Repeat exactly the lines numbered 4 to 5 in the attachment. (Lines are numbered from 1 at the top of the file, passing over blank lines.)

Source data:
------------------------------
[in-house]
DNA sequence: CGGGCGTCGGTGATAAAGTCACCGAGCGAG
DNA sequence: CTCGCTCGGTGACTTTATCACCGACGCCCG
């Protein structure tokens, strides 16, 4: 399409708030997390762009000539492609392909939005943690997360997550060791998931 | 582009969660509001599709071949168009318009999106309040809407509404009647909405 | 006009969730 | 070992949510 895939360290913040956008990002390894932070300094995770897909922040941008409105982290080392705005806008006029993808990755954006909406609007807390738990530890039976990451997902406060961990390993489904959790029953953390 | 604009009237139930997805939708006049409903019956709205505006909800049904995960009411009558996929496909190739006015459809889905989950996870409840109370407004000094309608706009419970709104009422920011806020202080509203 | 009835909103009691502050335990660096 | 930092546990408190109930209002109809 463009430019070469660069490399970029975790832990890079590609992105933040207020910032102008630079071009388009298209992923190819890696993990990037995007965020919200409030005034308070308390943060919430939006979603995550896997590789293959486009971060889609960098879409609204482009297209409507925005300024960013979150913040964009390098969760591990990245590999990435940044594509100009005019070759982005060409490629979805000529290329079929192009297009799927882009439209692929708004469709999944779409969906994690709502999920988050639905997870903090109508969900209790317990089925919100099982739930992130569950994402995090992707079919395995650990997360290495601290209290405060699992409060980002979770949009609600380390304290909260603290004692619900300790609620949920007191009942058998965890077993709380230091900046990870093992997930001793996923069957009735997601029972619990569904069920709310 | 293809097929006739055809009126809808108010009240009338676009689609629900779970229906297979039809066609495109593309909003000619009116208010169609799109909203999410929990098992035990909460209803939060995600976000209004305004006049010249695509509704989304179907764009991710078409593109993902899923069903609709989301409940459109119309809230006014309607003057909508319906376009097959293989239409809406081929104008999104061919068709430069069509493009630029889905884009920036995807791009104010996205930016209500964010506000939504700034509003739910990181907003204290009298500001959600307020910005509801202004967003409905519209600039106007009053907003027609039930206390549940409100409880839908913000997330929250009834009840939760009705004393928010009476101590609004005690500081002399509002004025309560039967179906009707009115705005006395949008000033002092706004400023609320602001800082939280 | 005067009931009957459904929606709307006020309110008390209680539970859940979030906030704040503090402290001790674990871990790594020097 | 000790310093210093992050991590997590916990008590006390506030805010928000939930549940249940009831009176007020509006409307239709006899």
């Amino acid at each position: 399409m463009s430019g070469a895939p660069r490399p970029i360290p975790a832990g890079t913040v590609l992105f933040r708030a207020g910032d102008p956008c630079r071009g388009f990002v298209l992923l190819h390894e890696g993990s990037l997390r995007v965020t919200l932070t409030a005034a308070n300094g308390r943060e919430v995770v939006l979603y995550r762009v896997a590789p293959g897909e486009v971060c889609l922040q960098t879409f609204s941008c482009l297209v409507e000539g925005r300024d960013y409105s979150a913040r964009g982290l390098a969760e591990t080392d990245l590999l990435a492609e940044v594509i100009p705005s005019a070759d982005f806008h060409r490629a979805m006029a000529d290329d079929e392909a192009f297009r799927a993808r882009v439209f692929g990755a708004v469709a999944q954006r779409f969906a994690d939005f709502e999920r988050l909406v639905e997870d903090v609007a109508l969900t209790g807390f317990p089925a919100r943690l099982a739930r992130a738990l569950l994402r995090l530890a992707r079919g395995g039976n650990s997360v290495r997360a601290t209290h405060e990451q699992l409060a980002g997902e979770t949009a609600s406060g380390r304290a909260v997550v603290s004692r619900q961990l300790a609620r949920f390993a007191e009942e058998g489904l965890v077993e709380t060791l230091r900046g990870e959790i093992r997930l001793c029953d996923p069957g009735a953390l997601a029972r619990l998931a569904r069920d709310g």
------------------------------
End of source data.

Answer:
């Protein structure tokens, strides 16, 4: 399409708030997390762009000539492609392909939005943690997360997550060791998931 | 582009969660509001599709071949168009318009999106309040809407509404009647909405 | 006009969730 | 070992949510 895939360290913040956008990002390894932070300094995770897909922040941008409105982290080392705005806008006029993808990755954006909406609007807390738990530890039976990451997902406060961990390993489904959790029953953390 | 604009009237139930997805939708006049409903019956709205505006909800049904995960009411009558996929496909190739006015459809889905989950996870409840109370407004000094309608706009419970709104009422920011806020202080509203 | 009835909103009691502050335990660096 | 930092546990408190109930209002109809 463009430019070469660069490399970029975790832990890079590609992105933040207020910032102008630079071009388009298209992923190819890696993990990037995007965020919200409030005034308070308390943060919430939006979603995550896997590789293959486009971060889609960098879409609204482009297209409507925005300024960013979150913040964009390098969760591990990245590999990435940044594509100009005019070759982005060409490629979805000529290329079929192009297009799927882009439209692929708004469709999944779409969906994690709502999920988050639905997870903090109508969900209790317990089925919100099982739930992130569950994402995090992707079919395995650990997360290495601290209290405060699992409060980002979770949009609600380390304290909260603290004692619900300790609620949920007191009942058998965890077993709380230091900046990870093992997930001793996923069957009735997601029972619990569904069920709310 | 293809097929006739055809009126809808108010009240009338676009689609629900779970229906297979039809066609495109593309909003000619009116208010169609799109909203999410929990098992035990909460209803939060995600976000209004305004006049010249695509509704989304179907764009991710078409593109993902899923069903609709989301409940459109119309809230006014309607003057909508319906376009097959293989239409809406081929104008999104061919068709430069069509493009630029889905884009920036995807791009104010996205930016209500964010506000939504700034509003739910990181907003204290009298500001959600307020910005509801202004967003409905519209600039106007009053907003027609039930206390549940409100409880839908913000997330929250009834009840939760009705004393928010009476101590609004005690500081002399509002004025309560039967179906009707009115705005006395949008000033002092706004400023609320602001800082939280 | 005067009931009957459904929606709307006020309110008390209680539970859940979030906030704040503090402290001790674990871990790594020097 | 000790310093210093992050991590997590916990008590006390506030805010928000939930549940249940009831009176007020509006409307239709006899």
């Amino acid at each position: 399409m463009s430019g070469a895939p660069r490399p970029i360290p975790a832990g890079t913040v590609l992105f933040r708030a207020g910032d102008p956008c630079r071009g388009f990002v298209l992923l190819h390894e890696g993990s990037l997390r995007v965020t919200l932070t409030a005034a308070n300094g308390r943060e919430v995770v939006l979603y995550r762009v896997a590789p293959g897909e486009v971060c889609l922040q960098t879409f609204s941008c482009l297209v409507e000539g925005r300024d960013y409105s979150a913040r964009g982290l390098a969760e591990t080392d990245l590999l990435a492609e940044v594509i100009p705005s005019a070759d982005f806008h060409r490629a979805m006029a000529d290329d079929e392909a192009f297009r799927a993808r882009v439209f692929g990755a708004v469709a999944q954006r779409f969906a994690d939005f709502e999920r988050l909406v639905e997870d903090v609007a109508l969900t209790g807390f317990p089925a919100r943690l099982a739930r992130a738990l569950l994402r995090l530890a992707r079919g395995g039976n650990s997360v290495r997360a601290t209290h405060e990451q699992l409060a980002g997902e979770t949009a609600s406060g380390r304290a909260v997550v603290s004692r619900q961990l300790a609620r949920f390993a007191e009942e058998g489904l965890v077993e709380t060791l230091r900046g990870e959790i093992r997930l001793c029953d996923p069957g009735a953390l997601a029972r619990l998931a569904r069920d709310g």